Lizz Wright is one of those old souls in a young body. Her music blends blues, R&B, and unvarnished folk music into a musical jambalaya.
Influences from Billie Holiday to ’70s soul and rootsy jazz make The Orchard a consistently interesting listen, with Wright’s smoky vocals always front and center. “Leave Me Standing Alone” could be a ’70s outtake, its wah-wah guitars and stealthy beat bringing to mind artists such as Isaac Hayes or the Staple Singers. The following “Speak Your Heart” is a wistful plea to define a relationship, acoustic guitars suspended over gentle electronics, while “Song For Mia” brings to mind such classic British folk troubadors as John Martyn or even Nick Drake. Larry Campbell’s mandolin accentuates that feeling of old timey-ness, but today’s modern recording and reproducing technology gives this music a sonic sheen that those artists from days gone by could only have dreamed of.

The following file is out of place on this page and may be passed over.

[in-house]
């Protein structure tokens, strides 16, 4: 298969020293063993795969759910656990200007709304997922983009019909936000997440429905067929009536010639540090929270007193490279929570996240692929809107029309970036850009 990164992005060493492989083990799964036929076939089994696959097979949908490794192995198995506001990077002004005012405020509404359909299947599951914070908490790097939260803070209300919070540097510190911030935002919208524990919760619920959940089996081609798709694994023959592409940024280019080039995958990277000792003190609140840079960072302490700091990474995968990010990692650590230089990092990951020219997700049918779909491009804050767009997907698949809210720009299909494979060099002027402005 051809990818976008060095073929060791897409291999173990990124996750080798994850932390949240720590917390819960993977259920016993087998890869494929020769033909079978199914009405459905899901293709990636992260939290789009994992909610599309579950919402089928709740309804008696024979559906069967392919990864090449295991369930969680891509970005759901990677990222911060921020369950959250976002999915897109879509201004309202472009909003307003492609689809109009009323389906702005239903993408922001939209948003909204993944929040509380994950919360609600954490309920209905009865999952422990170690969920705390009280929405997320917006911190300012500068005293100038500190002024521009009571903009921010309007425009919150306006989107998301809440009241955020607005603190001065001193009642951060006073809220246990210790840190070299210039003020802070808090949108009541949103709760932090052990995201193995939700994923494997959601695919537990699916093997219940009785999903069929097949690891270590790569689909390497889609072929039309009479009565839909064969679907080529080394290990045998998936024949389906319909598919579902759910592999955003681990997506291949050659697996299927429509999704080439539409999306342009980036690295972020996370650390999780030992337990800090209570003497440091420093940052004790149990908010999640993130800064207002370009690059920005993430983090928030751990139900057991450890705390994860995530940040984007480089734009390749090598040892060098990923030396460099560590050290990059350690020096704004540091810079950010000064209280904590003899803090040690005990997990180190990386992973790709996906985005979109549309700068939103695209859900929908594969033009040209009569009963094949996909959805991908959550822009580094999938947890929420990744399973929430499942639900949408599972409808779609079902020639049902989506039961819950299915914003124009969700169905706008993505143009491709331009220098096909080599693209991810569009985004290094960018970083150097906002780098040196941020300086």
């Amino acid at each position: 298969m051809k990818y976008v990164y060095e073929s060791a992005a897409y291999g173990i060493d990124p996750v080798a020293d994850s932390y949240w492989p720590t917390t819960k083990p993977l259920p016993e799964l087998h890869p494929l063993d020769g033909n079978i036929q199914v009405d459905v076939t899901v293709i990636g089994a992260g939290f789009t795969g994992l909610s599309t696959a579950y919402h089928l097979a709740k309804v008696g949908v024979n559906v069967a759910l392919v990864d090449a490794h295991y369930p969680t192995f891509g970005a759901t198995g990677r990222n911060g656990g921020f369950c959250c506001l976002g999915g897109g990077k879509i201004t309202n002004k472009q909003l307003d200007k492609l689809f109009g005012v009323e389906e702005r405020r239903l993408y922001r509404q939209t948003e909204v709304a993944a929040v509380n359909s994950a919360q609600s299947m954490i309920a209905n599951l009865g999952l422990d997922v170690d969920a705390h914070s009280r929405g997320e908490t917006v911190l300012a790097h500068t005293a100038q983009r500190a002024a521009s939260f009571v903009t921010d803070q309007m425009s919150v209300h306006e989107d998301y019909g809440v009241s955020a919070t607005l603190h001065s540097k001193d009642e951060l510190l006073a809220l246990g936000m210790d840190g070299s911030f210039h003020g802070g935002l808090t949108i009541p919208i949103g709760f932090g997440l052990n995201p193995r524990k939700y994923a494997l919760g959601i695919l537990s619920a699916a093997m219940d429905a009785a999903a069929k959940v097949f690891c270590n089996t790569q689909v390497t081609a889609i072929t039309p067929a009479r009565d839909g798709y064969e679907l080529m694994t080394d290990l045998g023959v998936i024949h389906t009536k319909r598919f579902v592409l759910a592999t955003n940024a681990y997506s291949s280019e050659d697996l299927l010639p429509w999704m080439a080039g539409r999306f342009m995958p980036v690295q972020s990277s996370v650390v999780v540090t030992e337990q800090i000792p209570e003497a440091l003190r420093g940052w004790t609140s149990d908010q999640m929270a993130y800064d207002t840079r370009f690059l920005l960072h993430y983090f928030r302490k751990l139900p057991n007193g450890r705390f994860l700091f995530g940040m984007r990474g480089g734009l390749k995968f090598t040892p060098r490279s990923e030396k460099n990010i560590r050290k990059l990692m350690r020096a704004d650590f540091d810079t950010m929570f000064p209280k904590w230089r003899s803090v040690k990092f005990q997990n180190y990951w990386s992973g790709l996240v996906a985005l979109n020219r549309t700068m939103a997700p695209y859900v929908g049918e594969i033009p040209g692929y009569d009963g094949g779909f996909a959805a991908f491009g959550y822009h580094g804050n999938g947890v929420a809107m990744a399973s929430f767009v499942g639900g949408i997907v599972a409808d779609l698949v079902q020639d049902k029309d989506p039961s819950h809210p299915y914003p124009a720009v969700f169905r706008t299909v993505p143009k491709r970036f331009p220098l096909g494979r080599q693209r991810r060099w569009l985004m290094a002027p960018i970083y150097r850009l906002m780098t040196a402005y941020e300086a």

Much of this music is unsettling, with its minor keys and Wright’s often mournful tones. “My Heart” is a perfect example, with its spooky clavinet and guitar and dolorous backing vocals surrounding Wright and the acoustic guitar that drives the tune. The Led Zep track “Thank You” could have provided a fitting conclusion, as Wright reinvents the track, even featuring a pair of mournful trumpets. But Wright decided to include a bonus track- by Mel Tillis, of all people. “Strange” is actually one of the best tunes on the album, and Wright’s understated delivery – all right, the entire band’s understated delivery – makes you lean forward into the speakers to make sure you don’t miss anything.
- Ross Boissoneau